Taking Care of Christmas

It’s Sunday morning and I’m sitting down to do some reading.  I turn on CMT for some background music and I hear a song oddly familiar and yet different!

It’s a remix of Randy Bachman’s “Taking Care of Business” – only this time in duet with Beverley Mahood.  Very nicely done.  I wonder if it’s on YouTube so that I can enjoy the entire song…  Yep!

But there’s more.

In addition to enjoying it on YouTube, you can download a high quality version from iTunes for $0.99.  Why do that?

The proceeds from the download go to the Corus Feeds Kids initiative.

What a great way to get some new music for your library and for a good cause at this time of year.

I’ve got my copy.  Why don’t you help this great cause?


Creating Interactive Stories

One popular activity that students enjoy is the Interactive story form known as “Create Your Own Adventure”.  I’m sure that most people have fond memories of working your way through one or two.  You read a paragraph or two and then you’re presented with options for where to go next.  One branch takes your story in one direction or another branch takes you in another.

If you go back far enough in computer gaming, you may remember the role playing game Zork where you explore an imaginary universe with commands like “GO WEST”.  I worked with an annoying person who felt compelled to repeat over and over “WHEN YOU COME TO A FORK IN THE ROAD, TAKE IT”.

inklewriter is a free online tool that lets you create your own interactive story.  Rather than creating a contrived example, click here to try a real story!  In this case, “The Adventure of the Musgrave Ritual by Sir Arthur Conan Doyle”

inklewriter is very easy to work.  Features include branching and looping, including images, and formatting of your works.  The interface, web-based, makes for easy creation of your story.

But, it would be very easy to get lost in the story with all the branching!  To make this understandable, a Map option displays an overview of your story.

In that respect, inklewriter is a wonderful tool to take a task that we might normally do and moves it to the world of the electronic.  I was wondering…could it be used in other ways?

Driving through town last night, I noticed a sign for Grade 8 orientation night at the local secondary school.  Lights went on.  What about a “Create your own adventure” to tour the school?!

For example, entering my old school would look something like this.  I could create a little adventure just exploring the school.  I’m starting to really like this.  I wonder…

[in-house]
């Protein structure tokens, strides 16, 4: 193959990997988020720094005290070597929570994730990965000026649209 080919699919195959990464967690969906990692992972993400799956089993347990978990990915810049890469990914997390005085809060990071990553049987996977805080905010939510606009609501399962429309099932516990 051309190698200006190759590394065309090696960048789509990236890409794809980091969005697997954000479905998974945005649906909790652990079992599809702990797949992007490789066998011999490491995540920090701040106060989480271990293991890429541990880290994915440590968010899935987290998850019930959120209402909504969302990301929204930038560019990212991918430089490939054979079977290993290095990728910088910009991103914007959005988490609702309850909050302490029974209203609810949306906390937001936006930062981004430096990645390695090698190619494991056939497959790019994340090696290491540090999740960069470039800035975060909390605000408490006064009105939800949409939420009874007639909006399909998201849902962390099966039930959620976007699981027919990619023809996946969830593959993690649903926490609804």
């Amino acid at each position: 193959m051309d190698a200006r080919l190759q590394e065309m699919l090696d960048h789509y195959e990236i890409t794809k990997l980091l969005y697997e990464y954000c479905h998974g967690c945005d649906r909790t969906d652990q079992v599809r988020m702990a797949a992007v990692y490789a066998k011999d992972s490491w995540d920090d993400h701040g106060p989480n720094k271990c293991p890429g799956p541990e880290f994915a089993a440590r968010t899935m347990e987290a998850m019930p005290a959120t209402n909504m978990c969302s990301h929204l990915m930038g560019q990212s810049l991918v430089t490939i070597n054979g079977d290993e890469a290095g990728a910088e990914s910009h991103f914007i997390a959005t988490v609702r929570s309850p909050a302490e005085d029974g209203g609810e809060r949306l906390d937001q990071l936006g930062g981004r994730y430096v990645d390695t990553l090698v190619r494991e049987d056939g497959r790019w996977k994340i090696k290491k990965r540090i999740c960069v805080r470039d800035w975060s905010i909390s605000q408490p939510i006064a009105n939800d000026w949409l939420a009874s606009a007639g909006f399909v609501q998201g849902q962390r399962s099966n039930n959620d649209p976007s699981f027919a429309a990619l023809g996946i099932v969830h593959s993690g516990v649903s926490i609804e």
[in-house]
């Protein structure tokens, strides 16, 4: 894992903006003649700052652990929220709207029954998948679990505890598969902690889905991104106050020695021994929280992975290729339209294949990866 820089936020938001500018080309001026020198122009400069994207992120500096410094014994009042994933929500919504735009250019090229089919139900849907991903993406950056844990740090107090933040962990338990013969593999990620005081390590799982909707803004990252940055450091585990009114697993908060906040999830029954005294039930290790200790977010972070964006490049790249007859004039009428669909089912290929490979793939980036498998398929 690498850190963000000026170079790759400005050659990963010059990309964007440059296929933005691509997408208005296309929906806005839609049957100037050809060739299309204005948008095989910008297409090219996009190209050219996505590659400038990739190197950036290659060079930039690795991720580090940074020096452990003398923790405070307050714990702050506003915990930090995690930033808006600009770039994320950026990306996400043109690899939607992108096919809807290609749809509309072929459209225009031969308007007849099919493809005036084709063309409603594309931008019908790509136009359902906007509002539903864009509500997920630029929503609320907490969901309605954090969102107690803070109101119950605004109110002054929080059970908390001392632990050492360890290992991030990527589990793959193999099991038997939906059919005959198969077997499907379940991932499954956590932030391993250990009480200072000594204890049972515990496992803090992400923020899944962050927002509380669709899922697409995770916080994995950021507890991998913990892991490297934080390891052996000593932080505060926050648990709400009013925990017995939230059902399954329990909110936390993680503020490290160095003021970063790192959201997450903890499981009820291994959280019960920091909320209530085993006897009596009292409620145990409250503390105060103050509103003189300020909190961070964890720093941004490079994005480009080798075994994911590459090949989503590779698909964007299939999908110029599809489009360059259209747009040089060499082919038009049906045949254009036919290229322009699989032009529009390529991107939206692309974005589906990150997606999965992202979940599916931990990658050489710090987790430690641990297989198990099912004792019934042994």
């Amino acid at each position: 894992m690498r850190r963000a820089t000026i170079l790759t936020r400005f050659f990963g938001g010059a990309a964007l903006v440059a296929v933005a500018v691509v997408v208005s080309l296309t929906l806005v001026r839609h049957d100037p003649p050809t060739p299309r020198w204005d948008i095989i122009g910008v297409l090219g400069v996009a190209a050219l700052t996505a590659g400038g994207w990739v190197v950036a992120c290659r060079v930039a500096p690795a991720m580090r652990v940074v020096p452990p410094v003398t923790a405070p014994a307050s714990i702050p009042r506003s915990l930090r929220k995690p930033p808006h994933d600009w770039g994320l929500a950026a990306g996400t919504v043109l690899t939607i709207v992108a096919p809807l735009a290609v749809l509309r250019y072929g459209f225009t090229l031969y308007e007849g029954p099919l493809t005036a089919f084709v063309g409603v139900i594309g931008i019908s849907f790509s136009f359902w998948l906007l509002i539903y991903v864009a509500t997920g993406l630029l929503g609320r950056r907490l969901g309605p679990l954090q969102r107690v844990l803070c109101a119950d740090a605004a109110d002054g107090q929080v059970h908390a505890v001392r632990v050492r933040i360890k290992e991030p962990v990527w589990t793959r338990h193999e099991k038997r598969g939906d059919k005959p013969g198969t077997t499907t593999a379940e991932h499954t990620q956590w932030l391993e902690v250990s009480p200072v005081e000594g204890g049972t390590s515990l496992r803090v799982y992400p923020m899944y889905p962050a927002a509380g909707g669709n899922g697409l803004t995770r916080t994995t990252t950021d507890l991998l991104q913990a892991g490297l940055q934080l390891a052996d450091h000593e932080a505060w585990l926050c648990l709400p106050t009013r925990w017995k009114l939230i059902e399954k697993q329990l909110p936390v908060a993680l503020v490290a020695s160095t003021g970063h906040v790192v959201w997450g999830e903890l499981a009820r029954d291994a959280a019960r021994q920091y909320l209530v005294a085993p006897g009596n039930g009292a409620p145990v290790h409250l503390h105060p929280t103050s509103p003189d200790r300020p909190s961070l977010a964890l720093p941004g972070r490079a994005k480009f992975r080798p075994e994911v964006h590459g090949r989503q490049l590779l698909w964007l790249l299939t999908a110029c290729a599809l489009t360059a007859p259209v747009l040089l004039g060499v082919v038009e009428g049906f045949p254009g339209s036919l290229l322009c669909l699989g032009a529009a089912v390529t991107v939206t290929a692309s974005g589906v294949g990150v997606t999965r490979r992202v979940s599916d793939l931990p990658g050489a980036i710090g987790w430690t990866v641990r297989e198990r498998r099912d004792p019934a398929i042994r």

As you’re editing and creating your story, not only do you add text and branches, remember I said that you could add images?  Why not include images of the rooms or artifacts that you might see along the way?  And, if we can do that, we could certainly insert a QR code linking to oh, say a YouTube video interviewing a teacher or student at a particular location?

inklewriter is a very easy powerful creating environment.  The website even includes an offer to convert your story to an e-book for a small fee.

I could see this as a very motivating and exciting tool for young authors.  Give it a shot and see if you don’t agree.


Brian Aspinall (@mraspinall on Twitter) tossed out a Twitter message last night inviting people to check out Kurrate – a new curation tool for teachers using video in the classroom.

I had to check it out immediately.  First, you’ve got to be interested in what an Ontario educator shares and secondly, I know that so many teachers are effectively and increasingly using videos as key in their lessons.

So, off I went.

I wasn’t expecting to see what I found.  It was actually in a directory off the root of Brian’s website.  It was another one of his projects released to the wild.  Now, if you go to YouTube or Vimeo, there is already search functionality in place.  What makes Kurrate different?

He’s searching them all, or you can selectively choose the services that you want.

We had a little back and forth discussion.  I think he’s done a very nice job putting this together.  My only comment surrounded the embedded scroll bars.  With a trackpad, I had hit the wrong scroll bar and had the wrong thing scrolling.  The individual results are embedded inside a window of results.  It seems, from our discussion, that he’s wondering the best way to handle the results as well.  We both agree that popup windows should not be an option!